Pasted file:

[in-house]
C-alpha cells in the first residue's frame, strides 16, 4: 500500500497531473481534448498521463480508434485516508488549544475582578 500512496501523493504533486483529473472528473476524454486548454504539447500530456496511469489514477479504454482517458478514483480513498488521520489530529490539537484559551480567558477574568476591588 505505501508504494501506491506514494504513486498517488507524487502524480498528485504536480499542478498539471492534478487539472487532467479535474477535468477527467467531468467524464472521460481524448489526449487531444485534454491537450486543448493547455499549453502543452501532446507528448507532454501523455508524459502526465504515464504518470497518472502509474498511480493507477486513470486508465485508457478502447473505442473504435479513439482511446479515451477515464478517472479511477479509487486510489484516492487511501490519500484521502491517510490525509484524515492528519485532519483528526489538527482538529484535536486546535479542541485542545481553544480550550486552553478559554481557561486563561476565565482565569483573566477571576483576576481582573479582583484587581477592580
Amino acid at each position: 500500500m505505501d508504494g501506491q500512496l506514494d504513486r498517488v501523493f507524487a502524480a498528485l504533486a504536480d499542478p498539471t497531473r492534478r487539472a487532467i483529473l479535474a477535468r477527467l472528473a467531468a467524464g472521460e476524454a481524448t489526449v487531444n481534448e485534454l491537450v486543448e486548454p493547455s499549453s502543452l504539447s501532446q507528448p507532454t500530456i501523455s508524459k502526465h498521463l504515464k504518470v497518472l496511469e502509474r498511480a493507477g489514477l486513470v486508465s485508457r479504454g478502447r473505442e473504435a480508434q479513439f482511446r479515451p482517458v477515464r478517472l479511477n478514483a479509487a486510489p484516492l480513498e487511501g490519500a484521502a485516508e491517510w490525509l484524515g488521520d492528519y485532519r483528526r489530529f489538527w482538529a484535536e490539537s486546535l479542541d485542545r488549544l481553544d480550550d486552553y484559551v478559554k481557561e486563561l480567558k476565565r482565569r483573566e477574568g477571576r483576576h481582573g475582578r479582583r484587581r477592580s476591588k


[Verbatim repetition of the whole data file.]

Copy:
[in-house]
C-alpha cells in the first residue's frame, strides 16, 4: 500500500497531473481534448498521463480508434485516508488549544475582578 500512496501523493504533486483529473472528473476524454486548454504539447500530456496511469489514477479504454482517458478514483480513498488521520489530529490539537484559551480567558477574568476591588 505505501508504494501506491506514494504513486498517488507524487502524480498528485504536480499542478498539471492534478487539472487532467479535474477535468477527467467531468467524464472521460481524448489526449487531444485534454491537450486543448493547455499549453502543452501532446507528448507532454501523455508524459502526465504515464504518470497518472502509474498511480493507477486513470486508465485508457478502447473505442473504435479513439482511446479515451477515464478517472479511477479509487486510489484516492487511501490519500484521502491517510490525509484524515492528519485532519483528526489538527482538529484535536486546535479542541485542545481553544480550550486552553478559554481557561486563561476565565482565569483573566477571576483576576481582573479582583484587581477592580
Amino acid at each position: 500500500m505505501d508504494g501506491q500512496l506514494d504513486r498517488v501523493f507524487a502524480a498528485l504533486a504536480d499542478p498539471t497531473r492534478r487539472a487532467i483529473l479535474a477535468r477527467l472528473a467531468a467524464g472521460e476524454a481524448t489526449v487531444n481534448e485534454l491537450v486543448e486548454p493547455s499549453s502543452l504539447s501532446q507528448p507532454t500530456i501523455s508524459k502526465h498521463l504515464k504518470v497518472l496511469e502509474r498511480a493507477g489514477l486513470v486508465s485508457r479504454g478502447r473505442e473504435a480508434q479513439f482511446r479515451p482517458v477515464r478517472l479511477n478514483a479509487a486510489p484516492l480513498e487511501g490519500a484521502a485516508e491517510w490525509l484524515g488521520d492528519y485532519r483528526r489530529f489538527w482538529a484535536e490539537s486546535l479542541d485542545r488549544l481553544d480550550d486552553y484559551v478559554k481557561e486563561l480567558k476565565r482565569r483573566e477574568g477571576r483576576h481582573g475582578r479582583r484587581r477592580s476591588k